Pages

3/20/2010

March 12, 2010 Pit n Pole Rush Valley

I decided to go out to the Pit n Pole site and introduce it to two friends. One is a friend from Cloudy Nights who I tend to observe with about once a month when the weather permits us to hook up. He has two brothers and I have a blast listening to them as they observe. A member of our local club also showed up, but he came later.

It was cloudy that Friday evening when we headed out, but I've learned that sometimes one has to chance heading out when there are clouds. Sometimes the clouds win and you have to pack it in and retire, yet sometimes we as amateur astronomers win and the clouds give way. This night, the clouds gave way after we had set up and took some pictures.  I'll include a few shots of the location here:


Here is the XT10 cooling. That table had to act as my observing chair as I forgot to bring my observing chair and boy, did it remind me how important it is to have an observing chair.

Another view of the setup sans my observing chair . . .



The wide open sky at this dark location in the western Utah Desert gives great views except to the northeast when the Provo-Orem and Salt Lake County light domes are evident. The views to the east, south-east, south, south-west, west, are fantastic and to the north-west and north are pretty good also. One can see both the Zodiac Light fading into the west after sunset and the winter Milky Way. The summer Milky Way is tremendous from here. The bad part of the site? In the fall and spring in Utah frosty dew can be an issue and in the desert floor, humidity rises fast since they are really ancient lake beds. I have also included in my update to this post the DSS images which are to compare the sketch. Overall I am happy with the results. I couldn't figure out how to get B33 from the DSS so I found a different shot that I liked and feel my sketch reflects not only what I saw, but that my friend and I saw the Horsehead that night.

I did not jump into the Herschel 400 tonight first off. My first object was NGC 2359, Thor's Helmet (see the sketch at the bottom; I'm not happy with it but it is the best I can do until I get a much improved scanner). I had tried this from home a couple of years ago but found that I was too inexperience and probably had the wrong conditions to nail this. It took me a several minutes to find it using my star charts. After finding it, NGC 2359 stood out visually without a filter and was very evident. My OIII filter brought out even more detail. I have studied Scandinavia a lot and wanted to pursue an advance degree but reality burned that one up. So I have trouble with horned Viking helmets since they did not have them. This looks more like an duck with hockey sticks to me. Wonderful view. I have sketched it but am refining that in the digital process and when I am done I will add it to the observation here.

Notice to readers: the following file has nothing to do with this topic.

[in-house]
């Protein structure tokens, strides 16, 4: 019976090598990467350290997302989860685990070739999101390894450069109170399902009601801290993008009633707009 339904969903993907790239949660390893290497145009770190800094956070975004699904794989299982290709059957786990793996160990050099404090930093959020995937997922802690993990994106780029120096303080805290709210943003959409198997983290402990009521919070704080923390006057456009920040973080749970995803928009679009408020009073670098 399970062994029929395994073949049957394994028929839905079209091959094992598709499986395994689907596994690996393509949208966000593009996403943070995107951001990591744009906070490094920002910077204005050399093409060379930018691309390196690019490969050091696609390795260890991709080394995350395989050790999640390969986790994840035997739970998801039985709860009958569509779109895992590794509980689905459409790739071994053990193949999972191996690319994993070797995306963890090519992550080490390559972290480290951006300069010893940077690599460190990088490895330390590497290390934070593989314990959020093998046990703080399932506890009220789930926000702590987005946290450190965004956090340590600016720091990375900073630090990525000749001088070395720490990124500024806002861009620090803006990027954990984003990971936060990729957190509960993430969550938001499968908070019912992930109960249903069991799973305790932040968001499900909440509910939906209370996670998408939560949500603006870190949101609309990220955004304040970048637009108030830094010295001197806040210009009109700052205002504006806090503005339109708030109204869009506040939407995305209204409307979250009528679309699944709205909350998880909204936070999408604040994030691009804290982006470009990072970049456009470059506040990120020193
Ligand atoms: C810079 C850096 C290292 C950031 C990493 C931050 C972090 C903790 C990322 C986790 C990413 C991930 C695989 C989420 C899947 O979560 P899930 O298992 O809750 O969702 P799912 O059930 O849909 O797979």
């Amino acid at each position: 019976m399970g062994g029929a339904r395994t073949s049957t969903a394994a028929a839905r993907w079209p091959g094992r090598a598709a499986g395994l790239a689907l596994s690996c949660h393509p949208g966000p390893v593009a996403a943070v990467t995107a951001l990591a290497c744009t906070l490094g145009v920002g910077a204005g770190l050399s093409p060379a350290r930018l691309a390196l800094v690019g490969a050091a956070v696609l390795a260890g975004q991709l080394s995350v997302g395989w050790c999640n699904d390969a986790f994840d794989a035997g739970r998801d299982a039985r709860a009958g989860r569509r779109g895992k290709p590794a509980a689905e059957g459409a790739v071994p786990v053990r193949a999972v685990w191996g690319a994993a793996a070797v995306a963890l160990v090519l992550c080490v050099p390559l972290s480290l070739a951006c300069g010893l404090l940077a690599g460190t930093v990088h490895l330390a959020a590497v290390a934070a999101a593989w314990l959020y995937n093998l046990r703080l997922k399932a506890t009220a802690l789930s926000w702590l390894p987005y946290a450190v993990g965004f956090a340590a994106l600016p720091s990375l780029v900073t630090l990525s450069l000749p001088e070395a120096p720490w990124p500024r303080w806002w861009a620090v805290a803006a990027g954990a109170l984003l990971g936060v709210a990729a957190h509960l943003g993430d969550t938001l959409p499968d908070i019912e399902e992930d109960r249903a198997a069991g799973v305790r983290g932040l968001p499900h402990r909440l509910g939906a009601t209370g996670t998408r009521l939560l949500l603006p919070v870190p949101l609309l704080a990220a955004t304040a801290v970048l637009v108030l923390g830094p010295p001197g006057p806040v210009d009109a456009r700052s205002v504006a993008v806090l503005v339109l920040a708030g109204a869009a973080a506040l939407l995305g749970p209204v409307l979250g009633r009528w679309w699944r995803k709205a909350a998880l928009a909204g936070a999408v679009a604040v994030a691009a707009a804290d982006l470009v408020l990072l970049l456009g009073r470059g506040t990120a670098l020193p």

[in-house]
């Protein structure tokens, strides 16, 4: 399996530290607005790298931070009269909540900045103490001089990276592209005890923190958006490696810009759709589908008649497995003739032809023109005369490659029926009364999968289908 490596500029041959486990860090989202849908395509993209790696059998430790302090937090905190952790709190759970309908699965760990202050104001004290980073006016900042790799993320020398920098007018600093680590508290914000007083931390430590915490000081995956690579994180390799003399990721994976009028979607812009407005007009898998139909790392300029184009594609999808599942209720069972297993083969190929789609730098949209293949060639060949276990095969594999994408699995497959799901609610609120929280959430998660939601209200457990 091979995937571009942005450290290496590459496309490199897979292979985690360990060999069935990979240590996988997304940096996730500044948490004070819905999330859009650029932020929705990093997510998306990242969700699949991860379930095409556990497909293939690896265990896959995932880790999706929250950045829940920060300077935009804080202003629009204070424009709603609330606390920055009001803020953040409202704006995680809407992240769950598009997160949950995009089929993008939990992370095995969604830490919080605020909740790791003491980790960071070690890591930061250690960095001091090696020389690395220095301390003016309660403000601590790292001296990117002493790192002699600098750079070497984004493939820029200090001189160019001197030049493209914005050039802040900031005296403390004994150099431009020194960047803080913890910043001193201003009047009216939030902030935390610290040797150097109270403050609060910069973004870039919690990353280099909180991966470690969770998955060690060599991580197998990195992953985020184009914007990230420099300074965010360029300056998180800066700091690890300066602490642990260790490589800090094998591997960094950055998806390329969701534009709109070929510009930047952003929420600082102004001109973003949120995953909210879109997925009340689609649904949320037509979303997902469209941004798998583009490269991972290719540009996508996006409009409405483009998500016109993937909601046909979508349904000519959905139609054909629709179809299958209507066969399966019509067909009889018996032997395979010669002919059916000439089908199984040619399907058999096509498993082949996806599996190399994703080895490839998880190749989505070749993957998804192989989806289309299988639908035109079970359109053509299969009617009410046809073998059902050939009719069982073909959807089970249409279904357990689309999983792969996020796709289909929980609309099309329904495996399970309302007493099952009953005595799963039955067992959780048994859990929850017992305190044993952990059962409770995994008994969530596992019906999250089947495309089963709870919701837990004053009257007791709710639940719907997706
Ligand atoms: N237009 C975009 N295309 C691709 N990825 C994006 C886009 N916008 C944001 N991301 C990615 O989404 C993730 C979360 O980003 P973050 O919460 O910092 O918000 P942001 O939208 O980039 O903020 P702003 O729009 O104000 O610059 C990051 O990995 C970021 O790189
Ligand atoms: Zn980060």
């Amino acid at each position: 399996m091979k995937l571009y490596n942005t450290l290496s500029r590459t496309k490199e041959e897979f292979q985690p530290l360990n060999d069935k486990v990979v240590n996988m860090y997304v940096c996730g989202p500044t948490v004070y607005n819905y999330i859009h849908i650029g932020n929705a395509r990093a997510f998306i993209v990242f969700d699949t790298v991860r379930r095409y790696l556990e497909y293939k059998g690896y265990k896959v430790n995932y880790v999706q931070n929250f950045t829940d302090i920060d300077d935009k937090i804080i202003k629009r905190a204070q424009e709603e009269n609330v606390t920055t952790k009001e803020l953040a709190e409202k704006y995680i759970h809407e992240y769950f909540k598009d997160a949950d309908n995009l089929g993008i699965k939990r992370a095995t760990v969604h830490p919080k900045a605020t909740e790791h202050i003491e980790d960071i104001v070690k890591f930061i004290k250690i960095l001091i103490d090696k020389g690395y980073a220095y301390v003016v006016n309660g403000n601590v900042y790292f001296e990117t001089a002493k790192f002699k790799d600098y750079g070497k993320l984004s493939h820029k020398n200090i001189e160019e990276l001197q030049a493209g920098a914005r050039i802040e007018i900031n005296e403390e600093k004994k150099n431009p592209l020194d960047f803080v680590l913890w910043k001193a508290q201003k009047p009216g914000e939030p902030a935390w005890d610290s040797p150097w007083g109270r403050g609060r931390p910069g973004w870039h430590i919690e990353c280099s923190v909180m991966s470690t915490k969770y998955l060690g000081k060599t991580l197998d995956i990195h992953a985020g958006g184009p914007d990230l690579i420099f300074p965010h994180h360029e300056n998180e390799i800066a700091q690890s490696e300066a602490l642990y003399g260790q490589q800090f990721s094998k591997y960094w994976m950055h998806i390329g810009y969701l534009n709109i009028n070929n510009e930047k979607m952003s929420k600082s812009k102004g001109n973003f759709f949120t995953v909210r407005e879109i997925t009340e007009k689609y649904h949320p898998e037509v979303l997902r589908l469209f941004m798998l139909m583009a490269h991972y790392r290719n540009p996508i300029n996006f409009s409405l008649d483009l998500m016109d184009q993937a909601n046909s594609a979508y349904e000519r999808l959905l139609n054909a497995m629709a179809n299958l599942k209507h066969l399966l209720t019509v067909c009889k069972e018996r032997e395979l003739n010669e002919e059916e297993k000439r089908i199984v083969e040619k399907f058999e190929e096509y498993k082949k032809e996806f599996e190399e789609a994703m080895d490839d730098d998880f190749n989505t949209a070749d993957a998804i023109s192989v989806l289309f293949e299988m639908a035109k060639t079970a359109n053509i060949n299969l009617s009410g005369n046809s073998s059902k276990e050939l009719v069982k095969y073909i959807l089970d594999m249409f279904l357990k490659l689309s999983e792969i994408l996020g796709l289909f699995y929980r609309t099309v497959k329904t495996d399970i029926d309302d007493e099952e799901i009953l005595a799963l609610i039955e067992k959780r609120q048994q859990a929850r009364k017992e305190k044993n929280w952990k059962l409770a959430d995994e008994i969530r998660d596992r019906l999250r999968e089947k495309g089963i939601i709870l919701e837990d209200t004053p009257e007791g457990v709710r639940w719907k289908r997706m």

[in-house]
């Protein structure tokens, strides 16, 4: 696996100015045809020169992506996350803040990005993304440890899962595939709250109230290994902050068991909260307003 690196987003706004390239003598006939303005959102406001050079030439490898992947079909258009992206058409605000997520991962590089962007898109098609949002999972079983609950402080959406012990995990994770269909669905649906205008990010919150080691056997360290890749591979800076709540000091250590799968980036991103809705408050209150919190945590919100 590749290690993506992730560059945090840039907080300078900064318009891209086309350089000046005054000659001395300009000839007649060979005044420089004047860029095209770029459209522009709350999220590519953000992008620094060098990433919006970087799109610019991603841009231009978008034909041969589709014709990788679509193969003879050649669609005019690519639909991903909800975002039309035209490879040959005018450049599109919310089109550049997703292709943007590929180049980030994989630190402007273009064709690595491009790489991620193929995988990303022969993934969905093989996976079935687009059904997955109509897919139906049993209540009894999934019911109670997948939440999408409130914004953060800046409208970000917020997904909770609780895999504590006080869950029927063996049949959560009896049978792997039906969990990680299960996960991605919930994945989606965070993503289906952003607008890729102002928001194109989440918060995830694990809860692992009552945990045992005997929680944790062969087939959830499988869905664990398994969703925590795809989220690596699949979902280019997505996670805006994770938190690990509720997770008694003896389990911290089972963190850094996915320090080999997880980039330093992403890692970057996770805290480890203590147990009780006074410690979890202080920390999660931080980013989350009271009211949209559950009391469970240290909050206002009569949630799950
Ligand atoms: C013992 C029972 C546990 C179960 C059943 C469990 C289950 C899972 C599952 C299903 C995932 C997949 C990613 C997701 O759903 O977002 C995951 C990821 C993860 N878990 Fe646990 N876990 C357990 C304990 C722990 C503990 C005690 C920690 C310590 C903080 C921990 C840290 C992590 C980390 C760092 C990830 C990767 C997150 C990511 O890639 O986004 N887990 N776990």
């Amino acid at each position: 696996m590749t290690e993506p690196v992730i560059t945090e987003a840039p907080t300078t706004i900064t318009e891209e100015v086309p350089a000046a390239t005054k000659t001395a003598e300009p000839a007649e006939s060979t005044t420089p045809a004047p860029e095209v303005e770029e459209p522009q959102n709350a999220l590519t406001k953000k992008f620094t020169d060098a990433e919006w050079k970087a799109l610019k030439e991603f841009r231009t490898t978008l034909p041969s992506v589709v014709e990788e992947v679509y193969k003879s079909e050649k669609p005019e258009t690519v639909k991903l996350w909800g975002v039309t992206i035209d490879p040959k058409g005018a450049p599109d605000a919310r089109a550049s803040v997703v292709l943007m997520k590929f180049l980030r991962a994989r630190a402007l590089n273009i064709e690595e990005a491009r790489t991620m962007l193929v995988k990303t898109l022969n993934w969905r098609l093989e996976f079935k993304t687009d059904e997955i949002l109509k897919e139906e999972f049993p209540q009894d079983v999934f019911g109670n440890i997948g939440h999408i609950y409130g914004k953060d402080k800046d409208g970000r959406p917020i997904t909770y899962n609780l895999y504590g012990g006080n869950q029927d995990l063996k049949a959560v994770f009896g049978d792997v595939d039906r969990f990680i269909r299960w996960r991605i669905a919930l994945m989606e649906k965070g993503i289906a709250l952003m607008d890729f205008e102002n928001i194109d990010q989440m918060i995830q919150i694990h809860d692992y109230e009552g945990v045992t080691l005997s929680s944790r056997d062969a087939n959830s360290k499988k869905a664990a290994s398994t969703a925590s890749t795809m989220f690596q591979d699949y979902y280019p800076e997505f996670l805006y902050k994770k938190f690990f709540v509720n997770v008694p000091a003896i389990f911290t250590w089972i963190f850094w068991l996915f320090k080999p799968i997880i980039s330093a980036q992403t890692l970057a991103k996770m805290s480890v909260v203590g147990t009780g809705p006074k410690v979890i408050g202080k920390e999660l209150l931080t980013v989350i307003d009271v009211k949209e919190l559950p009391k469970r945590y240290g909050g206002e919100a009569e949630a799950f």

My next object was something I have tried for at home but the sky conditions just won't allow for it, B33, The Horsehead Nebula. Tonight I put in the HB filter and the 13mm Stratus and went to work. I missed it several times and then had my friend look and his much younger eyes saw it right off. He described it and I went back in, and sure enough, there it was! It looks like a C to us but the shape was very evident. Here is the sketch of that object. The cloud is lighter than the eyepiece but that is what I needed to attempt to show what it is we saw.

EDIT: July 14th, 2012.  Steve,  please feel free to use my image as you see fit.  I have all your comments, I'm just not publishing them since they are more like an email to me.  On this image I reviewed my notes and found that I indeed use the 13mm Stratus with the filter.  The attempt with the 5mm Hyperion was a failure, as I could not make out anything due to the contrast.  So this sketch is done using a Orion XT10 with a 13mm Stratus with the HB filter.  If you get this Steve, Please leave me a note or a comment or feel free to email me at JayLEadsATGmaildotcom.  For the AT please use the @ and for the dot please use a .  








































































Now I started into my Herschel 400 items.

NGC 2683 Spiral Galaxy in Lynx
3.12.10
Pit n Pole, Rush Valley, UT
Time: 05:49 UT
Mag: 9.7
Seeing: III
Clear, low humidity, cold;
LVM: 7.0-7.2
 Very bright edge on galaxy with a very bright core. The galaxy is thin, long and like a sliver of light.  Averted vision shows the core in the disc and some mottling is evident on the eastern edge.  Beautiful galaxy missed by Charles Messier.


































































NGC 2859 Barred Spiral Galaxy in Leo Minor
3.12.10
Pit n Pole, Rush Valley, UT
05:20 UT
Seeing III
LMV 7.0-7.2
Mag: 10.9
Size: 4.6'x4.1'
XT10, 13mm Stratus, 2x Barlow

Barred Spiral Galaxy that is face on to us.  Direct vision shows a very bright, almost star like core. Averted vision shows the halo around the core.  Next to a trapezoid shape of stars that are slightly open on the western side of the view.  No way I could see this one in my LP/orange zone at home.  There is also a hint of an arm with averted vision. In some ways looks like a PN.


































































After this I went off the Herschels and went Messier looking and had an enjoyable time. One more to post and I'll do that this weekend (I'm heading back out Saturday night!).

Another object I observed that night was NGC 2359, Thor's Helmet. I used the XT10 with both the 13mm Stratus and the 5mm Hyperion for 92X & 240x. I also used the OIII filter which just enhanced the shape of the item as I could see it without it just fine.  Seeing was a II at the time.  I have tried this in the LP and thought I got a hint of it last year, but wasn't sure. No doubt this time. Info is on the sketch if you want details